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An electrostatic field is an invisible field that surrounds electrically charged particles. This field can form around two objects in the same vicinity with different electrical charges, or to a single object that is electrically charged in respect to its surrounding environment. Once formed, the electrostatic field can exert a force on other electrically charged objects in the vicinity.
The electrostatic field is a vector field that is defined as the force per unit charge that a stationary point charge would encounter at a particular point in the field. The electrostatic field is symbolized in mathematical equations as a capital letter “E”. In addition, the electrostatic field is measured using the International System of Units (SI) unit of newtons per coulomb.
The direction of an electrostatic field is equivalent to the direction of the force it exerts on a positive point charge. A stationary positive charge will have an electrostatic field pointing radially outward from the charge. On the other hand, a negative charge will have an electrostatic field pointing radially in towards the charge.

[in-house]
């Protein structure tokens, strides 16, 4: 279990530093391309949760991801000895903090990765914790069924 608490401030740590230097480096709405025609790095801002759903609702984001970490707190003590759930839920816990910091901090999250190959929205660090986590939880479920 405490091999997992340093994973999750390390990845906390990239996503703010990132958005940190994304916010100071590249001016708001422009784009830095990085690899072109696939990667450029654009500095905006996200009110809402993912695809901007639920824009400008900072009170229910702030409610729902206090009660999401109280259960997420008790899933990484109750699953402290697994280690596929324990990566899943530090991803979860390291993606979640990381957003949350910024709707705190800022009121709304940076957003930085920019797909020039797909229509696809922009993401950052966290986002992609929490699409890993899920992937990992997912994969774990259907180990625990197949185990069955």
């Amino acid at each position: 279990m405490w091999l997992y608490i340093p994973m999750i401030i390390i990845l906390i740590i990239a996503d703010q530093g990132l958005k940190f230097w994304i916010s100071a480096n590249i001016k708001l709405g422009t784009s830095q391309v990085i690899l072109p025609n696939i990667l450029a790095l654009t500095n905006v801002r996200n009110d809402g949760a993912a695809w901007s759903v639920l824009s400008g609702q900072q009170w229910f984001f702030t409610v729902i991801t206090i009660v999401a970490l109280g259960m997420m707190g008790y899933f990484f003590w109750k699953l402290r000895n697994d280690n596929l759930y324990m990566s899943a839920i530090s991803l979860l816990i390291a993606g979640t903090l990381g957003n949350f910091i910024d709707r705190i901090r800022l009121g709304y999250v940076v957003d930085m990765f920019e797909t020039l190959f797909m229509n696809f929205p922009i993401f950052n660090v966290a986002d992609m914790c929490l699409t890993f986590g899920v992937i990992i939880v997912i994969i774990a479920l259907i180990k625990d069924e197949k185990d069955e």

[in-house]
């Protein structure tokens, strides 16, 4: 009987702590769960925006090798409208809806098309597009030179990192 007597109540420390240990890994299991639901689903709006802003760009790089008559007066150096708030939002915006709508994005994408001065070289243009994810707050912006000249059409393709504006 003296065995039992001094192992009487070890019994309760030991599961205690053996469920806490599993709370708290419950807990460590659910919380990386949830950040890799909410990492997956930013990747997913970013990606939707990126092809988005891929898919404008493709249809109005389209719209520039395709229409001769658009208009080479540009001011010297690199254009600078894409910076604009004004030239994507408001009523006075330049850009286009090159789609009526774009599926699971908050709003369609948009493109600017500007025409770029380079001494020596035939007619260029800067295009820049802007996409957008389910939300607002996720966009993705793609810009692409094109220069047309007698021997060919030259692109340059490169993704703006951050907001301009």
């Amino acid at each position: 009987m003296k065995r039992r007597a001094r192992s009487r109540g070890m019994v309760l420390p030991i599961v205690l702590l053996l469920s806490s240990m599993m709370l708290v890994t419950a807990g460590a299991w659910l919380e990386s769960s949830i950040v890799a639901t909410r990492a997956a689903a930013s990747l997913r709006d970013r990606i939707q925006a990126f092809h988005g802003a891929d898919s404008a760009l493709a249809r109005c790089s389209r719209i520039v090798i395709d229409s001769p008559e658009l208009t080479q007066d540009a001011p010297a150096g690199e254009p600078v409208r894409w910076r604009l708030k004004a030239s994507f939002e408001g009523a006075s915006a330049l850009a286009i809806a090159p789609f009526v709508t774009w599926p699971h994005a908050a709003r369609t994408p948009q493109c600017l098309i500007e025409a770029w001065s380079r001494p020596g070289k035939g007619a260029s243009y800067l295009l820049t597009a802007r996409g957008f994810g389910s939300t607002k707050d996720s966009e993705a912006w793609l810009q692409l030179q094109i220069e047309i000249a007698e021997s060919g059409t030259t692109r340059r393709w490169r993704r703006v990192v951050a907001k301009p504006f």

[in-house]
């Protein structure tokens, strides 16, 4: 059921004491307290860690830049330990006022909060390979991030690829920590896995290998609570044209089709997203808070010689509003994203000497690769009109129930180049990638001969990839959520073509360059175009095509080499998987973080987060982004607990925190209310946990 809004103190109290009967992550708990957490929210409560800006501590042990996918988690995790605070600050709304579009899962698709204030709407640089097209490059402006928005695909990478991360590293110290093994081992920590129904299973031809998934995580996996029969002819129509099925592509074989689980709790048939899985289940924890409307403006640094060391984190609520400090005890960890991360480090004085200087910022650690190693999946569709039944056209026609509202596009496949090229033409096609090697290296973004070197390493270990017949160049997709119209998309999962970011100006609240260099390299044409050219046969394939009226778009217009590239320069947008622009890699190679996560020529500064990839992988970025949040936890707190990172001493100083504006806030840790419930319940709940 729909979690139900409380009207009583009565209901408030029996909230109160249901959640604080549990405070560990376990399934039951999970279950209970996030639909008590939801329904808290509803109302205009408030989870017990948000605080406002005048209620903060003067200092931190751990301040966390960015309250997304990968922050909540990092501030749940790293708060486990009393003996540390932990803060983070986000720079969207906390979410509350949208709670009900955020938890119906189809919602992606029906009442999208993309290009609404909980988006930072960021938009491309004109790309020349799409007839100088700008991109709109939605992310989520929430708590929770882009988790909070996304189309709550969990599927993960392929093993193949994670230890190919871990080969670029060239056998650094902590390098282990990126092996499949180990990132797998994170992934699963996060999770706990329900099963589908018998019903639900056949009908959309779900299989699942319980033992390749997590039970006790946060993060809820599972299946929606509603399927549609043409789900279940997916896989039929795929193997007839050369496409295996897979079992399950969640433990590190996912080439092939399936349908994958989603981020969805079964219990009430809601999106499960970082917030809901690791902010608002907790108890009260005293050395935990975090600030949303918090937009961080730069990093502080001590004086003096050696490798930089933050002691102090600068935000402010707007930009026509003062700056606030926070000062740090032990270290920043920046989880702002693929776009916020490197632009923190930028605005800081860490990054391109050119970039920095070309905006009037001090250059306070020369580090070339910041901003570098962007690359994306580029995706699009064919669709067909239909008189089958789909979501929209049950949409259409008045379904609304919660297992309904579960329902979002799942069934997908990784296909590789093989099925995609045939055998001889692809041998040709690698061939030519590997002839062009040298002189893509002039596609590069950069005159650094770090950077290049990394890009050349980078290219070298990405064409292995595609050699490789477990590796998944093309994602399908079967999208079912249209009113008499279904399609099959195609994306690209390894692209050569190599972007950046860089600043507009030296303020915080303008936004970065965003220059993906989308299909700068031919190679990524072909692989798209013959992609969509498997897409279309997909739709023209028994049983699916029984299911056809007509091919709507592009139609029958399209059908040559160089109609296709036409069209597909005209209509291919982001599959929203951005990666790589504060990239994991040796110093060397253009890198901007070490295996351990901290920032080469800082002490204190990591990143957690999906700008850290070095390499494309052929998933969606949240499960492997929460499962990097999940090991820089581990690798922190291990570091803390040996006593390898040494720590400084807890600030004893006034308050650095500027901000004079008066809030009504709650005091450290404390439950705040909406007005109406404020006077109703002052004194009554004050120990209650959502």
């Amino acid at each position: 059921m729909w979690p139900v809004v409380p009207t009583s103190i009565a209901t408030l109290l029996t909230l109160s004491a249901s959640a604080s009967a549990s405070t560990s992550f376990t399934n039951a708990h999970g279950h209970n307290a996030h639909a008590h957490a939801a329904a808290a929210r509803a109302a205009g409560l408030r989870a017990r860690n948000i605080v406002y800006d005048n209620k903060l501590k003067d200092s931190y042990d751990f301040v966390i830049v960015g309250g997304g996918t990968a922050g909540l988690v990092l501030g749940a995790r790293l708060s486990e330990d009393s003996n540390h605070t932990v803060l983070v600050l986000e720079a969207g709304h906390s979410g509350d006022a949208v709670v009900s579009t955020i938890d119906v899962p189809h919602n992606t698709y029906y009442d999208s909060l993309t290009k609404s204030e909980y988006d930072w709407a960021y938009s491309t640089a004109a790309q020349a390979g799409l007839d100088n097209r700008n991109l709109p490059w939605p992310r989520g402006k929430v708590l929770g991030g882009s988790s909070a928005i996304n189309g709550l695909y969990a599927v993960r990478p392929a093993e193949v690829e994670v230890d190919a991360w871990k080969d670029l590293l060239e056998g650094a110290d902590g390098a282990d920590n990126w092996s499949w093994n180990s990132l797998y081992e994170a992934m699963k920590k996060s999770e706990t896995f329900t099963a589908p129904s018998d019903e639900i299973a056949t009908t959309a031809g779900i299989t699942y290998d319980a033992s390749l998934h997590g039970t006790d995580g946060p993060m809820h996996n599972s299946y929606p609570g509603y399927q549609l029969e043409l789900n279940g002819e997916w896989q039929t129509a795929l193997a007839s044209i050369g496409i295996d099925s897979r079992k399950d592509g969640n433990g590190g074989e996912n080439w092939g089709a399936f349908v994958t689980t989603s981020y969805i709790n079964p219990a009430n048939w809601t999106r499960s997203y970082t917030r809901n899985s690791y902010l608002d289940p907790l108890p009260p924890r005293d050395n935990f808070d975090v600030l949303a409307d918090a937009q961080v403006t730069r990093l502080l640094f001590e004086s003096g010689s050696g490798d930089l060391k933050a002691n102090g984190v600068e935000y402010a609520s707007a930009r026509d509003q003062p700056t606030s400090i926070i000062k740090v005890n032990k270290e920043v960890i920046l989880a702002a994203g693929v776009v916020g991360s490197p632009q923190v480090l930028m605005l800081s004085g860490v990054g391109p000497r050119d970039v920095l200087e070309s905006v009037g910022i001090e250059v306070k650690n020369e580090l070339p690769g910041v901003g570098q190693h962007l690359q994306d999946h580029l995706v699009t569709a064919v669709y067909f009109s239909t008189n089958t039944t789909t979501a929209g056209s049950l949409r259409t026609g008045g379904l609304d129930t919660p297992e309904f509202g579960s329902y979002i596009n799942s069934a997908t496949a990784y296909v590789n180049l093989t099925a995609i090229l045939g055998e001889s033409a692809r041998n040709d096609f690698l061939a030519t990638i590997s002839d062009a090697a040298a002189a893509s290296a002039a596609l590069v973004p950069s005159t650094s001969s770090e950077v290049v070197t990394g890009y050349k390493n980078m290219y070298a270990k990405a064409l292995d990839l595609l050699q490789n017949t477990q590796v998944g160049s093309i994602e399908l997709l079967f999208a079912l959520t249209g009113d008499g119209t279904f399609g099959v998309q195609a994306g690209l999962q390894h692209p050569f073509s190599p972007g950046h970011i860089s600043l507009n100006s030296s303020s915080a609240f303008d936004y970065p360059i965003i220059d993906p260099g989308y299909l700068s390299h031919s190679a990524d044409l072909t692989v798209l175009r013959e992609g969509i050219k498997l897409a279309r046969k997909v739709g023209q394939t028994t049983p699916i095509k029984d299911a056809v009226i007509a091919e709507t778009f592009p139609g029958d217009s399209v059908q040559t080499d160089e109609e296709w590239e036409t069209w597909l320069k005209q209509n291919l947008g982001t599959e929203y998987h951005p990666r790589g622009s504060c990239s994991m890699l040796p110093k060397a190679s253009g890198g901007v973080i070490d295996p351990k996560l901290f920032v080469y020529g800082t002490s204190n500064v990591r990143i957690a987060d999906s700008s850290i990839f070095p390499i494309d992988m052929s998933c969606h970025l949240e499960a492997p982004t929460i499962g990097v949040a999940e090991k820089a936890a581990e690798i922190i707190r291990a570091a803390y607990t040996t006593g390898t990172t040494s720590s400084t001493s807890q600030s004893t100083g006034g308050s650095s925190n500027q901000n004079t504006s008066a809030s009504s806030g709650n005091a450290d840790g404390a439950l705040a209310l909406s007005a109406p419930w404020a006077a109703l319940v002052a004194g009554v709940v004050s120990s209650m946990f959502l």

If two oppositely charged objects are within the same vicinity, the lines will start on positive charges and end on negative charges. The direction of the lines at any point between the two objects tells the direction in which the force will act. If a charge is positive, it will experience a force in the same direction as the field. On the other hand, a negative charge within an electrostatic field will experience a force in the direction opposite of the field.
The concept of an electrostatic field involves many properties similar to the force of gravity. A point charge within a uniform electric field acts in a similar fashion as an object on which the force of gravity is acting. Thus, using projectile motion and kinematic equations also applies to a point charge within a uniform electrostatic field.
Gauss’s Law is a method of calculating electrostatic c fields. Essentially, if you have a solid conducting sphere with a net charge of Q, you are able to asses that the excess charge lies on the outside of the sphere. Thus, Gauss’s law claims that the electrostatic field inside the sphere is zero and the electrostatic field outside the sphere is the same as a point charge with a net charge of Q. This assumption makes calculating vector components of an electrostatic field far easier.
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